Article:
Australia's reputation for producing great operatic talent was solidified with the emergence of Joan Sutherland. Now there's Grace Bawden, who with a voice of soft textures and a fluttering vibrato has brought hundreds of opera crazies all over her home country to their feet since the early 2010s, but she originally struck fame as a classical crossover artist when she was still in her teens during the 2008 season of the Australia's Got Talent competition. She became the Judge's Choice Grand Finalist on the show after her performance of the famous "Ebben? Ne andro Iontana" from Catalani's "La Wally," and, thus, was, well before deciding officially on a career in the music of Verdi, Puccini, and Arthur Sullivan, dubbed "Australia's Greatest Operatic Discovery." Covering three and a half octaves with little seeming difficulty, she has stunned listeners with her interpretations of several of opera's most iconic characters, including Puccini's Butterfly, a role to which, as it has been remarked, she's leant "an inspiring freshness." Indeed, standing ovations concluded nearly every performance of her tour as the tragic geisha with Co-Opera. Her Leonora (Trovatore) is of particular note in my mind as a demonstration of Grace's technical prowess and of great possibilities for her. Most recently her Yum-Yum (The Mikado) has excited her fans further and inspired a dedication to her art in some of opera's most casual listeners. I'm sure we buffs are in for great discoveries and surprises as the twenty-three-year-old continues to develop her widely praised soprano. Live recordings of her operatic accomplishments can be found on SoundCloud and YouTube.
Back when Oropesa was still known primarily for her vocal contribution to the Metropolitan's "The Enchanted Island," I had the privilege of being present at her highly acclaimed 2012 Arizona Opera performance of Donizetti's "Lucia di Lammermoor" and hearing exactly what has now created a great fuss in the opera world: her room-filling, head-rattling (in a good way) coloratura soprano. Some seasons before, I attended a performance of Verdi's "Aida," and while the lyrico spinto-ish wonder that was the soprano in the title role has left a permanent mark on my emotional centre, she didn't made my seat vibrate. Oropesa's sound, on the other hand, soaring with seeming ease from lithosphere to stratosphere, rings with incredible power at the top, power she has toned down a bit for her YouTube and SoundCloud recordings and for her Bach concerts. Her talents are not limited to great high notes, however. Of her role debut as Violetta in Opera Philadelphia's 2015 "La Traviata," David Shengold of Opera News wrote, "Lisette Oropesa bids fair to be among its great exponents in her generation... she just seemed to BE Violetta..." With interpretive talent like that, she's one for dedicated opera lovers to follow.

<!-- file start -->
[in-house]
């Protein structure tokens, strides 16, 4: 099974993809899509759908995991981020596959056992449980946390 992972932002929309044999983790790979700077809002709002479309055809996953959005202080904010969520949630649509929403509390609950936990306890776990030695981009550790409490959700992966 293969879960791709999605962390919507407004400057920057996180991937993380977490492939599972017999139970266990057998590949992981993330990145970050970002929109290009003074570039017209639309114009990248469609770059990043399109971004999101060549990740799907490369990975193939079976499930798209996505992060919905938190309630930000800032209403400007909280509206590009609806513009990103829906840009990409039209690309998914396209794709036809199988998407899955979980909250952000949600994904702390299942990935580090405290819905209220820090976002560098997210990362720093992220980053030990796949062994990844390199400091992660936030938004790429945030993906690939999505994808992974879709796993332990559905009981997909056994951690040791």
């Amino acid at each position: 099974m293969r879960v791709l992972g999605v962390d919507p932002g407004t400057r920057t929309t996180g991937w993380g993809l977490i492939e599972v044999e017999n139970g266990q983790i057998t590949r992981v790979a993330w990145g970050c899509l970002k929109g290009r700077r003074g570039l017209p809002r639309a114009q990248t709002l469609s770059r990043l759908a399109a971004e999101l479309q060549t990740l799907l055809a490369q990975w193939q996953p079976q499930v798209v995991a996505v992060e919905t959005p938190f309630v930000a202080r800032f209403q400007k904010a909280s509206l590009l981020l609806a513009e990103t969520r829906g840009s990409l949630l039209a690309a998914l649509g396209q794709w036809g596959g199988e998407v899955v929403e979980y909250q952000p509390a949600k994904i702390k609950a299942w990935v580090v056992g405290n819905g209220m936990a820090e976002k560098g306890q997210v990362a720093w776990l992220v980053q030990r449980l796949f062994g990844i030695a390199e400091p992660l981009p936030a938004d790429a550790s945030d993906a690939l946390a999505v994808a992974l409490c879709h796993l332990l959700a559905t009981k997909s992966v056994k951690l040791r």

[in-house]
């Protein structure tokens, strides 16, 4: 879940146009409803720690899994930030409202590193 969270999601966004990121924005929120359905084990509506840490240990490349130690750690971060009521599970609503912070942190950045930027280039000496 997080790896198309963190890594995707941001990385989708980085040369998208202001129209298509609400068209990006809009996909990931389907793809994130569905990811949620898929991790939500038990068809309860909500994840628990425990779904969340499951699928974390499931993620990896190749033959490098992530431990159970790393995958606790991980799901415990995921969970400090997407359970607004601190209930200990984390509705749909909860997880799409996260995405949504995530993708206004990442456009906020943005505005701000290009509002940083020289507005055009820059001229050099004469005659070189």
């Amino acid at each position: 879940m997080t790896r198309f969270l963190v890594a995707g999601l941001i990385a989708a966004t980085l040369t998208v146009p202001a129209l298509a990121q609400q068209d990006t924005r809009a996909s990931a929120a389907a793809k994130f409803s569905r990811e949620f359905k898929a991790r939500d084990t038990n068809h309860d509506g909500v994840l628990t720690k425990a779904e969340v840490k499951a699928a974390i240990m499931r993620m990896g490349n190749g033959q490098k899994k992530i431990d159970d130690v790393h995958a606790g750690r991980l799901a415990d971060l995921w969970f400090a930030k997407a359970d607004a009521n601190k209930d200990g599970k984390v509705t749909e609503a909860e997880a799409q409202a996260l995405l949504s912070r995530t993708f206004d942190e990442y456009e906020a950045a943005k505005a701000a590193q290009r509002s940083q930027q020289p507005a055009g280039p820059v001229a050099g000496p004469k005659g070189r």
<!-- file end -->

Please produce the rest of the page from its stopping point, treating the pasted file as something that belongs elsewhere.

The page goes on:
Currently soloist at the Voronezh State Opera, Ekaterina Gavrilova's rising star has been bright from the beginning. While still a student at the Veronezh Academy of Fine Arts, she made her official debut as Arsena in Strauss's "The Gypsy Baron," and in 2004, just after graduating from the Academy, she won the Russian Theatre Society's "Event of the Season" award for her performance as Caroline in Cimarosa's "Il Matrimonio Segreto." Now, having participated in master classes given by Joan Sutherland, Renata Scotto, and Ileana Cotrubas, she is well-prepared for everything the opera world has to throw at a soprano. Indeed, her repertoire encompasses all the great lyric coloratura soprano roles, and she has ventured into lieder, of which her successful debut album, "Oh! Quand je dors," is comprised. John Axelrod, Artistic and Music Director of the Royal Symphony Orchestra of Sevilla and Principal Guest Conductor of the Symphony Orchestra of Milan, G. Verdi, said of her talents: "Her voice was so bright, sparkling like champagne, and so engaging is her personality, that I found it difficult to accompany her. I wanted so much to only listen." You can find videos of her performances on YouTube and her album just about anywhere if you, too, desire to listen.